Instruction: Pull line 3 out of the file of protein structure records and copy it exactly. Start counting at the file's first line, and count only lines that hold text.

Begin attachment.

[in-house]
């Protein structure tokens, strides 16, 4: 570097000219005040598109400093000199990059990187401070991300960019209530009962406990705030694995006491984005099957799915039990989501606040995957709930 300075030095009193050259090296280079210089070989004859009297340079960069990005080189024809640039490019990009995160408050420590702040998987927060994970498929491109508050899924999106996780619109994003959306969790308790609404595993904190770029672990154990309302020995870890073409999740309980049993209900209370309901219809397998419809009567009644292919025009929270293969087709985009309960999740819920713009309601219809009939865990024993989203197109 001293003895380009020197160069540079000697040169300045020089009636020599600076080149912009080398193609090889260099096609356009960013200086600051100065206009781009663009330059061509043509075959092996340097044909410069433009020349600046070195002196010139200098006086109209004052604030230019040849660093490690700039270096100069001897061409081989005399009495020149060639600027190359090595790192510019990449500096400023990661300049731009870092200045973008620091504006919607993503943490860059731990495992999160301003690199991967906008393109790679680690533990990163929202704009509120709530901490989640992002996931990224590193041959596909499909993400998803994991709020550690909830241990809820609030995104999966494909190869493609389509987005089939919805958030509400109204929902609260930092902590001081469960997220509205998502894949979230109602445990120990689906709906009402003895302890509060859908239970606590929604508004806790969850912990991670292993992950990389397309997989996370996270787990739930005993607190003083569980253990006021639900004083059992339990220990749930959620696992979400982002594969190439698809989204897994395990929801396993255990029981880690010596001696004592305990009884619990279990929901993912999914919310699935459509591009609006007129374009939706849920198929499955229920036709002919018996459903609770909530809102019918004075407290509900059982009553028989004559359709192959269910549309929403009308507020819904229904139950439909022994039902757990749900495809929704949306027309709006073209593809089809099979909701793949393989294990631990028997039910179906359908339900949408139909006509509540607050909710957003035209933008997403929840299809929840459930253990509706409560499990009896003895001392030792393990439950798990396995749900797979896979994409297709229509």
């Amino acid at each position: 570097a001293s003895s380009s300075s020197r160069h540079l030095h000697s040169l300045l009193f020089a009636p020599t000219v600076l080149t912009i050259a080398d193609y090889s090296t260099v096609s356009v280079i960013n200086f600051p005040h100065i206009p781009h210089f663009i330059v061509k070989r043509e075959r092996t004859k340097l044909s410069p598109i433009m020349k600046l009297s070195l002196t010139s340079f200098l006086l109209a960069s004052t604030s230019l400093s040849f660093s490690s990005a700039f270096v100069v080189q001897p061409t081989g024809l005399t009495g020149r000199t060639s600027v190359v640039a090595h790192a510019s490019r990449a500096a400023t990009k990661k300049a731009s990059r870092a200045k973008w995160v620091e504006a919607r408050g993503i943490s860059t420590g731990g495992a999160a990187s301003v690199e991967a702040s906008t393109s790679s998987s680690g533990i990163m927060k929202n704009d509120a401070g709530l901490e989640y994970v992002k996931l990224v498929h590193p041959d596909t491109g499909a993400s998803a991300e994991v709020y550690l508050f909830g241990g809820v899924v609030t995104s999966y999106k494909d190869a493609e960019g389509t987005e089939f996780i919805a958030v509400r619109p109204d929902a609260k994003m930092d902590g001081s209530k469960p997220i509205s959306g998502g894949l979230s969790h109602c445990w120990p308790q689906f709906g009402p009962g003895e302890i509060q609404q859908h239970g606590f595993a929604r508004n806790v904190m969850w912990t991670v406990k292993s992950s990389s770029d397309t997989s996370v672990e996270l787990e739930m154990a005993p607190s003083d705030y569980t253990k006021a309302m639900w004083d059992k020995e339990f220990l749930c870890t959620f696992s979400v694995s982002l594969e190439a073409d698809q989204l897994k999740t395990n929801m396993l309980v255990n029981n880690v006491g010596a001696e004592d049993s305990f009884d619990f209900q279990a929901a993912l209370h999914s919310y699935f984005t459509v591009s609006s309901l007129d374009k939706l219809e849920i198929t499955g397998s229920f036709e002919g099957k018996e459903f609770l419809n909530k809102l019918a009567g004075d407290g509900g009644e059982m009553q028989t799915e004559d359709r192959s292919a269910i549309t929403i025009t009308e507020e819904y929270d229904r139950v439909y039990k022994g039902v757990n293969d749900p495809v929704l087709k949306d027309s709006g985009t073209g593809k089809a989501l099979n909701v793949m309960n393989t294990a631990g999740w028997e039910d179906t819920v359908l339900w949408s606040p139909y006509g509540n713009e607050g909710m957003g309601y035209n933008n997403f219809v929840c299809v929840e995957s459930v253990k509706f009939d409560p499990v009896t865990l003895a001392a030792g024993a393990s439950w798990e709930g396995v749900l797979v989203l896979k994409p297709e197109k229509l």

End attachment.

């Amino acid at each position: 570097a001293s003895s380009s300075s020197r160069h540079l030095h000697s040169l300045l009193f020089a009636p020599t000219v600076l080149t912009i050259a080398d193609y090889s090296t260099v096609s356009v280079i960013n200086f600051p005040h100065i206009p781009h210089f663009i330059v061509k070989r043509e075959r092996t004859k340097l044909s410069p598109i433009m020349k600046l009297s070195l002196t010139s340079f200098l006086l109209a960069s004052t604030s230019l400093s040849f660093s490690s990005a700039f270096v100069v080189q001897p061409t081989g024809l005399t009495g020149r000199t060639s600027v190359v640039a090595h790192a510019s490019r990449a500096a400023t990009k990661k300049a731009s990059r870092a200045k973008w995160v620091e504006a919607r408050g993503i943490s860059t420590g731990g495992a999160a990187s301003v690199e991967a702040s906008t393109s790679s998987s680690g533990i990163m927060k929202n704009d509120a401070g709530l901490e989640y994970v992002k996931l990224v498929h590193p041959d596909t491109g499909a993400s998803a991300e994991v709020y550690l508050f909830g241990g809820v899924v609030t995104s999966y999106k494909d190869a493609e960019g389509t987005e089939f996780i919805a958030v509400r619109p109204d929902a609260k994003m930092d902590g001081s209530k469960p997220i509205s959306g998502g894949l979230s969790h109602c445990w120990p308790q689906f709906g009402p009962g003895e302890i509060q609404q859908h239970g606590f595993a929604r508004n806790v904190m969850w912990t991670v406990k292993s992950s990389s770029d397309t997989s996370v672990e996270l787990e739930m154990a005993p607190s003083d705030y569980t253990k006021a309302m639900w004083d059992k020995e339990f220990l749930c870890t959620f696992s979400v694995s982002l594969e190439a073409d698809q989204l897994k999740t395990n929801m396993l309980v255990n029981n880690v006491g010596a001696e004592d049993s305990f009884d619990f209900q279990a929901a993912l209370h999914s919310y699935f984005t459509v591009s609006s309901l007129d374009k939706l219809e849920i198929t499955g397998s229920f036709e002919g099957k018996e459903f609770l419809n909530k809102l019918a009567g004075d407290g509900g009644e059982m009553q028989t799915e004559d359709r192959s292919a269910i549309t929403i025009t009308e507020e819904y929270d229904r139950v439909y039990k022994g039902v757990n293969d749900p495809v929704l087709k949306d027309s709006g985009t073209g593809k089809a989501l099979n909701v793949m309960n393989t294990a631990g999740w028997e039910d179906t819920v359908l339900w949408s606040p139909y006509g509540n713009e607050g909710m957003g309601y035209n933008n997403f219809v929840c299809v929840e995957s459930v253990k509706f009939d409560p499990v009896t865990l003895a001392a030792g024993a393990s439950w798990e709930g396995v749900l797979v989203l896979k994409p297709e197109k229509l």